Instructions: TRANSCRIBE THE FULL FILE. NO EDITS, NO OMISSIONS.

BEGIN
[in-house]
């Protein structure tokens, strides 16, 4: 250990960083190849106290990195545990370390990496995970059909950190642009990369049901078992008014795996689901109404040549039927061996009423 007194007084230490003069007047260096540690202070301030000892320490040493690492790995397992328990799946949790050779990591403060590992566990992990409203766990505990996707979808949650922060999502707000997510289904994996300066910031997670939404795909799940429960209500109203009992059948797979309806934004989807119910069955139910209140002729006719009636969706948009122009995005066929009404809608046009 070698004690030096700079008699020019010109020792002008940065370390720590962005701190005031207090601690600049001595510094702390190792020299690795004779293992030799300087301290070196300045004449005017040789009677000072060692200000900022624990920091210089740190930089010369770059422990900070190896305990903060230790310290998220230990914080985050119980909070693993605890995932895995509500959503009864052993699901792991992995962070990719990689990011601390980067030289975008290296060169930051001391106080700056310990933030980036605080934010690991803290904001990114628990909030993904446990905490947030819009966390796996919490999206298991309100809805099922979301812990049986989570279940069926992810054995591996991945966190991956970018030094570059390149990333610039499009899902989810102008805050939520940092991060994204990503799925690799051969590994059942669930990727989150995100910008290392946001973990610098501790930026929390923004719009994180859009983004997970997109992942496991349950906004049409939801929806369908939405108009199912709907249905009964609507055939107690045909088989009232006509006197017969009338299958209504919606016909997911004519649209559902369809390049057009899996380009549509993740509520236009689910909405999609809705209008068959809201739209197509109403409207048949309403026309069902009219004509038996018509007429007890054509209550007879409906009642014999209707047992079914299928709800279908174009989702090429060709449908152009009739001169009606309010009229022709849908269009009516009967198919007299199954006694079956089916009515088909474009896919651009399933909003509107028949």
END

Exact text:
[in-house]
């Protein structure tokens, strides 16, 4: 250990960083190849106290990195545990370390990496995970059909950190642009990369049901078992008014795996689901109404040549039927061996009423 007194007084230490003069007047260096540690202070301030000892320490040493690492790995397992328990799946949790050779990591403060590992566990992990409203766990505990996707979808949650922060999502707000997510289904994996300066910031997670939404795909799940429960209500109203009992059948797979309806934004989807119910069955139910209140002729006719009636969706948009122009995005066929009404809608046009 070698004690030096700079008699020019010109020792002008940065370390720590962005701190005031207090601690600049001595510094702390190792020299690795004779293992030799300087301290070196300045004449005017040789009677000072060692200000900022624990920091210089740190930089010369770059422990900070190896305990903060230790310290998220230990914080985050119980909070693993605890995932895995509500959503009864052993699901792991992995962070990719990689990011601390980067030289975008290296060169930051001391106080700056310990933030980036605080934010690991803290904001990114628990909030993904446990905490947030819009966390796996919490999206298991309100809805099922979301812990049986989570279940069926992810054995591996991945966190991956970018030094570059390149990333610039499009899902989810102008805050939520940092991060994204990503799925690799051969590994059942669930990727989150995100910008290392946001973990610098501790930026929390923004719009994180859009983004997970997109992942496991349950906004049409939801929806369908939405108009199912709907249905009964609507055939107690045909088989009232006509006197017969009338299958209504919606016909997911004519649209559902369809390049057009899996380009549509993740509520236009689910909405999609809705209008068959809201739209197509109403409207048949309403026309069902009219004509038996018509007429007890054509209550007879409906009642014999209707047992079914299928709800279908174009989702090429060709449908152009009739001169009606309010009229022709849908269009009516009967198919007299199954006694079956089916009515088909474009896919651009399933909003509107028949």